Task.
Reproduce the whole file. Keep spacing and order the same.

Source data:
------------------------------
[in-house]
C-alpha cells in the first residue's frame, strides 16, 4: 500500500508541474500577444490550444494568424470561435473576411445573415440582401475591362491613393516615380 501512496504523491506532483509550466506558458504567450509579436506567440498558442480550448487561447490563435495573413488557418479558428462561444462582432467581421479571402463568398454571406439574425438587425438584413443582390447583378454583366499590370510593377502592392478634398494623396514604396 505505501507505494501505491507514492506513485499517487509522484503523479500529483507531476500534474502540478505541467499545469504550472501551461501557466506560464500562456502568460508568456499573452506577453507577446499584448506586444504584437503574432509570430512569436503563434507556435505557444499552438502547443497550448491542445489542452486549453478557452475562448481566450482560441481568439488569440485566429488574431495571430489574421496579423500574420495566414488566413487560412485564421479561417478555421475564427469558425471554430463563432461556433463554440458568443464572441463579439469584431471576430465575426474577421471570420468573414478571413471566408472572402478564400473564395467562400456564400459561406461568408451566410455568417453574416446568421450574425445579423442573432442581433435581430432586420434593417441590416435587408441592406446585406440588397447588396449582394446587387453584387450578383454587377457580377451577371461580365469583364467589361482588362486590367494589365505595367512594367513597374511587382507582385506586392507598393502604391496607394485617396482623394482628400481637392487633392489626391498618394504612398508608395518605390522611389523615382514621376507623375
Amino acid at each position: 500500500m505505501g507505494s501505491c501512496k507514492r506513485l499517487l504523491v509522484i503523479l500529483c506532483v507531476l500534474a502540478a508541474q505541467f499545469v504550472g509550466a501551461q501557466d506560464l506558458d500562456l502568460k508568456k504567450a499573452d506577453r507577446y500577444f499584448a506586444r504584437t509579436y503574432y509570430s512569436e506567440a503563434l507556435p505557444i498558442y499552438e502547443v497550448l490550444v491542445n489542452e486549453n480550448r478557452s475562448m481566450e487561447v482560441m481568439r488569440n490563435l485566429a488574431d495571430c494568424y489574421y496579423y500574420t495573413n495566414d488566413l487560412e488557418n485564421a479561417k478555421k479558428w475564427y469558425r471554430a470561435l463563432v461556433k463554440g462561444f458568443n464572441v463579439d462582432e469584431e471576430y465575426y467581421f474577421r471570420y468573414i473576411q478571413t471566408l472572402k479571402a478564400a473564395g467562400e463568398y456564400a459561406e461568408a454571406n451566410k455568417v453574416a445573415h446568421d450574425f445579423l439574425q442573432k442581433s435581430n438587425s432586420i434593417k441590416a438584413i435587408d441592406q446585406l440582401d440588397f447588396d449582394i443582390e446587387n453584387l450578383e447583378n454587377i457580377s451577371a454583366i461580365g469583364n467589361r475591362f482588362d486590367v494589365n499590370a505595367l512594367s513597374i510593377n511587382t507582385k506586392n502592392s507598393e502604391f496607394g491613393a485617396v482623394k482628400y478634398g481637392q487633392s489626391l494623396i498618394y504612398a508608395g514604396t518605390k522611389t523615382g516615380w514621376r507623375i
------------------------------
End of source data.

[in-house]
C-alpha cells in the first residue's frame, strides 16, 4: 500500500508541474500577444490550444494568424470561435473576411445573415440582401475591362491613393516615380 501512496504523491506532483509550466506558458504567450509579436506567440498558442480550448487561447490563435495573413488557418479558428462561444462582432467581421479571402463568398454571406439574425438587425438584413443582390447583378454583366499590370510593377502592392478634398494623396514604396 505505501507505494501505491507514492506513485499517487509522484503523479500529483507531476500534474502540478505541467499545469504550472501551461501557466506560464500562456502568460508568456499573452506577453507577446499584448506586444504584437503574432509570430512569436503563434507556435505557444499552438502547443497550448491542445489542452486549453478557452475562448481566450482560441481568439488569440485566429488574431495571430489574421496579423500574420495566414488566413487560412485564421479561417478555421475564427469558425471554430463563432461556433463554440458568443464572441463579439469584431471576430465575426474577421471570420468573414478571413471566408472572402478564400473564395467562400456564400459561406461568408451566410455568417453574416446568421450574425445579423442573432442581433435581430432586420434593417441590416435587408441592406446585406440588397447588396449582394446587387453584387450578383454587377457580377451577371461580365469583364467589361482588362486590367494589365505595367512594367513597374511587382507582385506586392507598393502604391496607394485617396482623394482628400481637392487633392489626391498618394504612398508608395518605390522611389523615382514621376507623375
Amino acid at each position: 500500500m505505501g507505494s501505491c501512496k507514492r506513485l499517487l504523491v509522484i503523479l500529483c506532483v507531476l500534474a502540478a508541474q505541467f499545469v504550472g509550466a501551461q501557466d506560464l506558458d500562456l502568460k508568456k504567450a499573452d506577453r507577446y500577444f499584448a506586444r504584437t509579436y503574432y509570430s512569436e506567440a503563434l507556435p505557444i498558442y499552438e502547443v497550448l490550444v491542445n489542452e486549453n480550448r478557452s475562448m481566450e487561447v482560441m481568439r488569440n490563435l485566429a488574431d495571430c494568424y489574421y496579423y500574420t495573413n495566414d488566413l487560412e488557418n485564421a479561417k478555421k479558428w475564427y469558425r471554430a470561435l463563432v461556433k463554440g462561444f458568443n464572441v463579439d462582432e469584431e471576430y465575426y467581421f474577421r471570420y468573414i473576411q478571413t471566408l472572402k479571402a478564400a473564395g467562400e463568398y456564400a459561406e461568408a454571406n451566410k455568417v453574416a445573415h446568421d450574425f445579423l439574425q442573432k442581433s435581430n438587425s432586420i434593417k441590416a438584413i435587408d441592406q446585406l440582401d440588397f447588396d449582394i443582390e446587387n453584387l450578383e447583378n454587377i457580377s451577371a454583366i461580365g469583364n467589361r475591362f482588362d486590367v494589365n499590370a505595367l512594367s513597374i510593377n511587382t507582385k506586392n502592392s507598393e502604391f496607394g491613393a485617396v482623394k482628400y478634398g481637392q487633392s489626391l494623396i498618394y504612398a508608395g514604396t518605390k522611389t523615382g516615380w514621376r507623375i